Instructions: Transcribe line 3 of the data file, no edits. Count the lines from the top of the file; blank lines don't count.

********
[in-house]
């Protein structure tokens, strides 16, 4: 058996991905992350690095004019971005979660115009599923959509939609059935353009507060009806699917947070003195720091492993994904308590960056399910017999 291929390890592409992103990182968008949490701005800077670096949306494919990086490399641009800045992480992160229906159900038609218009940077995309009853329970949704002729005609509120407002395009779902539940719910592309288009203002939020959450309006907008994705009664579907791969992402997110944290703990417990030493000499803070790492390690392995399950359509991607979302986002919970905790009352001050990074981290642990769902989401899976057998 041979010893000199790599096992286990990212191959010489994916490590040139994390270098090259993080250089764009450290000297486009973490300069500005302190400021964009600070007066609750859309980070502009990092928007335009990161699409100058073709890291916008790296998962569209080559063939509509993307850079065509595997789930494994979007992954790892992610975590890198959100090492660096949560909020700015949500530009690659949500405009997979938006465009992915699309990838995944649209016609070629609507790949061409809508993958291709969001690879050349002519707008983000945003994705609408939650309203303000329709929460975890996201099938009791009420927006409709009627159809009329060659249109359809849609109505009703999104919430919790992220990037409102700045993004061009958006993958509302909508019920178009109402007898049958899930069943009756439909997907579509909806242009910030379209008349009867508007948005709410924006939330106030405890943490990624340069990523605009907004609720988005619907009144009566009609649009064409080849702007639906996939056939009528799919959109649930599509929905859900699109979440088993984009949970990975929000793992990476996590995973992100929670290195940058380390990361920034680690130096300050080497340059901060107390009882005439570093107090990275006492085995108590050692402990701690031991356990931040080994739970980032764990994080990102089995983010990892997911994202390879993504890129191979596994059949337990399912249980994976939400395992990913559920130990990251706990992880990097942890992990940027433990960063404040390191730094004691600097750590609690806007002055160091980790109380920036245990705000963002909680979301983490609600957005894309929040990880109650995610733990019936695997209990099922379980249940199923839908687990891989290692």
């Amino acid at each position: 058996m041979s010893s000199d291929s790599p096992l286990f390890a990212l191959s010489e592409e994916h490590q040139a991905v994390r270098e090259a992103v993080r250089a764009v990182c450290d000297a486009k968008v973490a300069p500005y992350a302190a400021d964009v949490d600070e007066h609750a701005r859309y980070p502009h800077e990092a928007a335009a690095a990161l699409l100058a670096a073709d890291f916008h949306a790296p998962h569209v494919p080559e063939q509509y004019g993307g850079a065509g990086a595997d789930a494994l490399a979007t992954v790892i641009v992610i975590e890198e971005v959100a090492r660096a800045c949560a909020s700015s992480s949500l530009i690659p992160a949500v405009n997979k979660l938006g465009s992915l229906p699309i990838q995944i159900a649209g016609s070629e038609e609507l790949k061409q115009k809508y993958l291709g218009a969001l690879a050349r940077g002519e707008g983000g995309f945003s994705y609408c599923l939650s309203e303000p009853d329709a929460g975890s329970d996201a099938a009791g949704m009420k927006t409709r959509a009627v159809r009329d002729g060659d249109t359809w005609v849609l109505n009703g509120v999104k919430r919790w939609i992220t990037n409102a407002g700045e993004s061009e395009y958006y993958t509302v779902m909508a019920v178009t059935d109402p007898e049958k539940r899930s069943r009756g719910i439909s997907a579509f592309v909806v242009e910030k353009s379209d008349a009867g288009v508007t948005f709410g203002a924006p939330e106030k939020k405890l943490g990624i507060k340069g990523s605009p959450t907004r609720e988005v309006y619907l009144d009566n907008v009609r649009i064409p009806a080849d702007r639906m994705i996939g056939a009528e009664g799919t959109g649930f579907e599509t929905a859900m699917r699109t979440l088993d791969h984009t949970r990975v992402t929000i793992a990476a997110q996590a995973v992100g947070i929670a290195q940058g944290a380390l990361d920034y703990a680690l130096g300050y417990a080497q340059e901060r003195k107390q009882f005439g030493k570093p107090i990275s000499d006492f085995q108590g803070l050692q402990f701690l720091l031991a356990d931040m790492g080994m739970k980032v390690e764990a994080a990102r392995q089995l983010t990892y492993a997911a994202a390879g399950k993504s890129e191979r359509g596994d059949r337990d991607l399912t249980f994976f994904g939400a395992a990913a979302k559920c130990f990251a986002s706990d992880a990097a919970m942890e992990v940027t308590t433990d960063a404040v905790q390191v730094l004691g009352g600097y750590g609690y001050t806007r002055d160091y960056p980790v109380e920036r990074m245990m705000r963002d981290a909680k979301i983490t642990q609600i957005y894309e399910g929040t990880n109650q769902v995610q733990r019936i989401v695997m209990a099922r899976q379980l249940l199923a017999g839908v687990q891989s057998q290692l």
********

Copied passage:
């Amino acid at each position: 058996m041979s010893s000199d291929s790599p096992l286990f390890a990212l191959s010489e592409e994916h490590q040139a991905v994390r270098e090259a992103v993080r250089a764009v990182c450290d000297a486009k968008v973490a300069p500005y992350a302190a400021d964009v949490d600070e007066h609750a701005r859309y980070p502009h800077e990092a928007a335009a690095a990161l699409l100058a670096a073709d890291f916008h949306a790296p998962h569209v494919p080559e063939q509509y004019g993307g850079a065509g990086a595997d789930a494994l490399a979007t992954v790892i641009v992610i975590e890198e971005v959100a090492r660096a800045c949560a909020s700015s992480s949500l530009i690659p992160a949500v405009n997979k979660l938006g465009s992915l229906p699309i990838q995944i159900a649209g016609s070629e038609e609507l790949k061409q115009k809508y993958l291709g218009a969001l690879a050349r940077g002519e707008g983000g995309f945003s994705y609408c599923l939650s309203e303000p009853d329709a929460g975890s329970d996201a099938a009791g949704m009420k927006t409709r959509a009627v159809r009329d002729g060659d249109t359809w005609v849609l109505n009703g509120v999104k919430r919790w939609i992220t990037n409102a407002g700045e993004s061009e395009y958006y993958t509302v779902m909508a019920v178009t059935d109402p007898e049958k539940r899930s069943r009756g719910i439909s997907a579509f592309v909806v242009e910030k353009s379209d008349a009867g288009v508007t948005f709410g203002a924006p939330e106030k939020k405890l943490g990624i507060k340069g990523s605009p959450t907004r609720e988005v309006y619907l009144d009566n907008v009609r649009i064409p009806a080849d702007r639906m994705i996939g056939a009528e009664g799919t959109g649930f579907e599509t929905a859900m699917r699109t979440l088993d791969h984009t949970r990975v992402t929000i793992a990476a997110q996590a995973v992100g947070i929670a290195q940058g944290a380390l990361d920034y703990a680690l130096g300050y417990a080497q340059e901060r003195k107390q009882f005439g030493k570093p107090i990275s000499d006492f085995q108590g803070l050692q402990f701690l720091l031991a356990d931040m790492g080994m739970k980032v390690e764990a994080a990102r392995q089995l983010t990892y492993a997911a994202a390879g399950k993504s890129e191979r359509g596994d059949r337990d991607l399912t249980f994976f994904g939400a395992a990913a979302k559920c130990f990251a986002s706990d992880a990097a919970m942890e992990v940027t308590t433990d960063a404040v905790q390191v730094l004691g009352g600097y750590g609690y001050t806007r002055d160091y960056p980790v109380e920036r990074m245990m705000r963002d981290a909680k979301i983490t642990q609600i957005y894309e399910g929040t990880n109650q769902v995610q733990r019936i989401v695997m209990a099922r899976q379980l249940l199923a017999g839908v687990q891989s057998q290692l």